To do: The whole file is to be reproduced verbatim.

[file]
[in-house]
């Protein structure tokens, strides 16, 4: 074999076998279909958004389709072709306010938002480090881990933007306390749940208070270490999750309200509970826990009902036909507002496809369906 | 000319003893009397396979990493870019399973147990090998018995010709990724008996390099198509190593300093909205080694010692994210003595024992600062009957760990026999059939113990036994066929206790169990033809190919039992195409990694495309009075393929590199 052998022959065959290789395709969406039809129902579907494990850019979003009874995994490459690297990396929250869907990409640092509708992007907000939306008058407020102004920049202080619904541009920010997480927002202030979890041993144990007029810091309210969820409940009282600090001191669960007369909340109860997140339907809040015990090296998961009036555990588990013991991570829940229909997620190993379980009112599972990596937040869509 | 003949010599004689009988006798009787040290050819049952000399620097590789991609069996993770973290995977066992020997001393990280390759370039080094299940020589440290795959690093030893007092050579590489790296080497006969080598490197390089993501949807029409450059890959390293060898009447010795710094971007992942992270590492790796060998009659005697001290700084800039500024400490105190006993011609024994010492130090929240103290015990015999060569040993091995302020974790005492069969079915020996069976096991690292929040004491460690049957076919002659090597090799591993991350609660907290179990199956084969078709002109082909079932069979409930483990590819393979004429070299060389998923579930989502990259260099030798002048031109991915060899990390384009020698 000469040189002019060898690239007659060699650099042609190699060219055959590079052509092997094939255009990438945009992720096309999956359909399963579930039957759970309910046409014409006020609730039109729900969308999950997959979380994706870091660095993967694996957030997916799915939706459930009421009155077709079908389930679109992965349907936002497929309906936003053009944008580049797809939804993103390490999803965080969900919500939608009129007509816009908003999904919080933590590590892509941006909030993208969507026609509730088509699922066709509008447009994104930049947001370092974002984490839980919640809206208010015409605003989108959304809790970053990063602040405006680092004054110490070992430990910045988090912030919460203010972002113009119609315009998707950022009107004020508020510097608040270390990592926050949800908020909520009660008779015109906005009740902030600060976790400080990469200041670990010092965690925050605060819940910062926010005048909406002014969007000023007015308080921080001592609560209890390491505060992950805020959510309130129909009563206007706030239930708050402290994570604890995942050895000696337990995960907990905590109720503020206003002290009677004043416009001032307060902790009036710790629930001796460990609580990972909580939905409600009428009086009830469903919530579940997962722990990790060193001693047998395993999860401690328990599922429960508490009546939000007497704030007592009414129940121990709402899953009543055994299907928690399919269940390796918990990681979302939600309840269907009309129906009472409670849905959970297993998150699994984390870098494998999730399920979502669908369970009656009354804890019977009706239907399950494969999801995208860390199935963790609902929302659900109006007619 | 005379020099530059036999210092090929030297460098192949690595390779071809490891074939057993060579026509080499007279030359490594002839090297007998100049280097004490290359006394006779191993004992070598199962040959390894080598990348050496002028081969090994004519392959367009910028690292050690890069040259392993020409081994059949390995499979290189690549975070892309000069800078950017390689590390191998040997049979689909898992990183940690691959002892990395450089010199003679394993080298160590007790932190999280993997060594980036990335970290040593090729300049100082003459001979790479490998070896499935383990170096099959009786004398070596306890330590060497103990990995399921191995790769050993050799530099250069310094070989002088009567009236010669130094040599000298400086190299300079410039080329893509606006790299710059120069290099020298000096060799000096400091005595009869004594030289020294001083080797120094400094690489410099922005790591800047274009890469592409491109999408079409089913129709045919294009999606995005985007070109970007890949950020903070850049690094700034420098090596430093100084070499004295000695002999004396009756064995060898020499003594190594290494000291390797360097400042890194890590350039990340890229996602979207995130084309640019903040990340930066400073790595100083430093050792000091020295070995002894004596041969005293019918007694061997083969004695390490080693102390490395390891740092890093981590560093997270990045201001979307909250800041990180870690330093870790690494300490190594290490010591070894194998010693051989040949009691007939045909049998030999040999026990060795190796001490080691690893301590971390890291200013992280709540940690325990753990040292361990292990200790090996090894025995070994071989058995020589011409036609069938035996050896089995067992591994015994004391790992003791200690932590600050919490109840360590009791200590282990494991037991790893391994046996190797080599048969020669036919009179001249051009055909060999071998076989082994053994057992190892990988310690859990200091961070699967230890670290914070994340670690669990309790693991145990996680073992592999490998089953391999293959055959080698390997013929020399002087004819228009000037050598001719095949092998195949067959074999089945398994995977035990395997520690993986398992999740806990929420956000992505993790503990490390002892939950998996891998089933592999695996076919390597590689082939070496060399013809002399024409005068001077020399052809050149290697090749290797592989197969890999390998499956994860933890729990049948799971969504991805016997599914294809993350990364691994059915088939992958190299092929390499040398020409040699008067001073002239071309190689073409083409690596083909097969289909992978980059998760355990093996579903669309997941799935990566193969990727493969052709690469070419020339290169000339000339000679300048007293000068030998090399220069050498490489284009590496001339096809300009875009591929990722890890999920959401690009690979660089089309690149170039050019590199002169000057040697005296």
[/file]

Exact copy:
[in-house]
């Protein structure tokens, strides 16, 4: 074999076998279909958004389709072709306010938002480090881990933007306390749940208070270490999750309200509970826990009902036909507002496809369906 | 000319003893009397396979990493870019399973147990090998018995010709990724008996390099198509190593300093909205080694010692994210003595024992600062009957760990026999059939113990036994066929206790169990033809190919039992195409990694495309009075393929590199 052998022959065959290789395709969406039809129902579907494990850019979003009874995994490459690297990396929250869907990409640092509708992007907000939306008058407020102004920049202080619904541009920010997480927002202030979890041993144990007029810091309210969820409940009282600090001191669960007369909340109860997140339907809040015990090296998961009036555990588990013991991570829940229909997620190993379980009112599972990596937040869509 | 003949010599004689009988006798009787040290050819049952000399620097590789991609069996993770973290995977066992020997001393990280390759370039080094299940020589440290795959690093030893007092050579590489790296080497006969080598490197390089993501949807029409450059890959390293060898009447010795710094971007992942992270590492790796060998009659005697001290700084800039500024400490105190006993011609024994010492130090929240103290015990015999060569040993091995302020974790005492069969079915020996069976096991690292929040004491460690049957076919002659090597090799591993991350609660907290179990199956084969078709002109082909079932069979409930483990590819393979004429070299060389998923579930989502990259260099030798002048031109991915060899990390384009020698 000469040189002019060898690239007659060699650099042609190699060219055959590079052509092997094939255009990438945009992720096309999956359909399963579930039957759970309910046409014409006020609730039109729900969308999950997959979380994706870091660095993967694996957030997916799915939706459930009421009155077709079908389930679109992965349907936002497929309906936003053009944008580049797809939804993103390490999803965080969900919500939608009129007509816009908003999904919080933590590590892509941006909030993208969507026609509730088509699922066709509008447009994104930049947001370092974002984490839980919640809206208010015409605003989108959304809790970053990063602040405006680092004054110490070992430990910045988090912030919460203010972002113009119609315009998707950022009107004020508020510097608040270390990592926050949800908020909520009660008779015109906005009740902030600060976790400080990469200041670990010092965690925050605060819940910062926010005048909406002014969007000023007015308080921080001592609560209890390491505060992950805020959510309130129909009563206007706030239930708050402290994570604890995942050895000696337990995960907990905590109720503020206003002290009677004043416009001032307060902790009036710790629930001796460990609580990972909580939905409600009428009086009830469903919530579940997962722990990790060193001693047998395993999860401690328990599922429960508490009546939000007497704030007592009414129940121990709402899953009543055994299907928690399919269940390796918990990681979302939600309840269907009309129906009472409670849905959970297993998150699994984390870098494998999730399920979502669908369970009656009354804890019977009706239907399950494969999801995208860390199935963790609902929302659900109006007619 | 005379020099530059036999210092090929030297460098192949690595390779071809490891074939057993060579026509080499007279030359490594002839090297007998100049280097004490290359006394006779191993004992070598199962040959390894080598990348050496002028081969090994004519392959367009910028690292050690890069040259392993020409081994059949390995499979290189690549975070892309000069800078950017390689590390191998040997049979689909898992990183940690691959002892990395450089010199003679394993080298160590007790932190999280993997060594980036990335970290040593090729300049100082003459001979790479490998070896499935383990170096099959009786004398070596306890330590060497103990990995399921191995790769050993050799530099250069310094070989002088009567009236010669130094040599000298400086190299300079410039080329893509606006790299710059120069290099020298000096060799000096400091005595009869004594030289020294001083080797120094400094690489410099922005790591800047274009890469592409491109999408079409089913129709045919294009999606995005985007070109970007890949950020903070850049690094700034420098090596430093100084070499004295000695002999004396009756064995060898020499003594190594290494000291390797360097400042890194890590350039990340890229996602979207995130084309640019903040990340930066400073790595100083430093050792000091020295070995002894004596041969005293019918007694061997083969004695390490080693102390490395390891740092890093981590560093997270990045201001979307909250800041990180870690330093870790690494300490190594290490010591070894194998010693051989040949009691007939045909049998030999040999026990060795190796001490080691690893301590971390890291200013992280709540940690325990753990040292361990292990200790090996090894025995070994071989058995020589011409036609069938035996050896089995067992591994015994004391790992003791200690932590600050919490109840360590009791200590282990494991037991790893391994046996190797080599048969020669036919009179001249051009055909060999071998076989082994053994057992190892990988310690859990200091961070699967230890670290914070994340670690669990309790693991145990996680073992592999490998089953391999293959055959080698390997013929020399002087004819228009000037050598001719095949092998195949067959074999089945398994995977035990395997520690993986398992999740806990929420956000992505993790503990490390002892939950998996891998089933592999695996076919390597590689082939070496060399013809002399024409005068001077020399052809050149290697090749290797592989197969890999390998499956994860933890729990049948799971969504991805016997599914294809993350990364691994059915088939992958190299092929390499040398020409040699008067001073002239071309190689073409083409690596083909097969289909992978980059998760355990093996579903669309997941799935990566193969990727493969052709690469070419020339290169000339000339000679300048007293000068030998090399220069050498490489284009590496001339096809300009875009591929990722890890999920959401690009690979660089089309690149170039050019590199002169000057040697005296």